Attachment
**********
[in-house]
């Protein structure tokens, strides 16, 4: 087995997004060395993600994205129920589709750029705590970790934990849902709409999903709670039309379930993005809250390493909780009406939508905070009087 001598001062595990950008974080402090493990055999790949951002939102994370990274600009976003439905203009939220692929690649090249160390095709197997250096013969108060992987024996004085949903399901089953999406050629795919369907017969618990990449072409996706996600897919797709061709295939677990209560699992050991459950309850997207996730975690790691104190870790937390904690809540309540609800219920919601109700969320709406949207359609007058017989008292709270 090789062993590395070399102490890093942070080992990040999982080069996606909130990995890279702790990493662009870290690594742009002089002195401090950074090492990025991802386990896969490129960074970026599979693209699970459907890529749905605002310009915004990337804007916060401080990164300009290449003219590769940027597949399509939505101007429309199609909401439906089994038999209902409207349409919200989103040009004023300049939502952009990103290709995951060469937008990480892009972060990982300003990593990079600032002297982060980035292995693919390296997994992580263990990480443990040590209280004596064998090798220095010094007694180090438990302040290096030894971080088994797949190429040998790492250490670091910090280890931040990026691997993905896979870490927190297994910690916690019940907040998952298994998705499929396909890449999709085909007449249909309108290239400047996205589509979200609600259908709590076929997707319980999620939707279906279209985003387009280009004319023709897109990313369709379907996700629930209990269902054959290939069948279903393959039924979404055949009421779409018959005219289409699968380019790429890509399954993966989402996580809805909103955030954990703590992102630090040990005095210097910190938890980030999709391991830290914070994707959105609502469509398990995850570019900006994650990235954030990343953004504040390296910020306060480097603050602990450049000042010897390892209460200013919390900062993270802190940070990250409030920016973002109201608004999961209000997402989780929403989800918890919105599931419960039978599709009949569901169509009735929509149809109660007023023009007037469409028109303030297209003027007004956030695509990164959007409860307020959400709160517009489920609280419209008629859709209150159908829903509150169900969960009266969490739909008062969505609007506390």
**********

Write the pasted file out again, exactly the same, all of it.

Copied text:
[in-house]
């Protein structure tokens, strides 16, 4: 087995997004060395993600994205129920589709750029705590970790934990849902709409999903709670039309379930993005809250390493909780009406939508905070009087 001598001062595990950008974080402090493990055999790949951002939102994370990274600009976003439905203009939220692929690649090249160390095709197997250096013969108060992987024996004085949903399901089953999406050629795919369907017969618990990449072409996706996600897919797709061709295939677990209560699992050991459950309850997207996730975690790691104190870790937390904690809540309540609800219920919601109700969320709406949207359609007058017989008292709270 090789062993590395070399102490890093942070080992990040999982080069996606909130990995890279702790990493662009870290690594742009002089002195401090950074090492990025991802386990896969490129960074970026599979693209699970459907890529749905605002310009915004990337804007916060401080990164300009290449003219590769940027597949399509939505101007429309199609909401439906089994038999209902409207349409919200989103040009004023300049939502952009990103290709995951060469937008990480892009972060990982300003990593990079600032002297982060980035292995693919390296997994992580263990990480443990040590209280004596064998090798220095010094007694180090438990302040290096030894971080088994797949190429040998790492250490670091910090280890931040990026691997993905896979870490927190297994910690916690019940907040998952298994998705499929396909890449999709085909007449249909309108290239400047996205589509979200609600259908709590076929997707319980999620939707279906279209985003387009280009004319023709897109990313369709379907996700629930209990269902054959290939069948279903393959039924979404055949009421779409018959005219289409699968380019790429890509399954993966989402996580809805909103955030954990703590992102630090040990005095210097910190938890980030999709391991830290914070994707959105609502469509398990995850570019900006994650990235954030990343953004504040390296910020306060480097603050602990450049000042010897390892209460200013919390900062993270802190940070990250409030920016973002109201608004999961209000997402989780929403989800918890919105599931419960039978599709009949569901169509009735929509149809109660007023023009007037469409028109303030297209003027007004956030695509990164959007409860307020959400709160517009489920609280419209008629859709209150159908829903509150169900969960009266969490739909008062969505609007506390």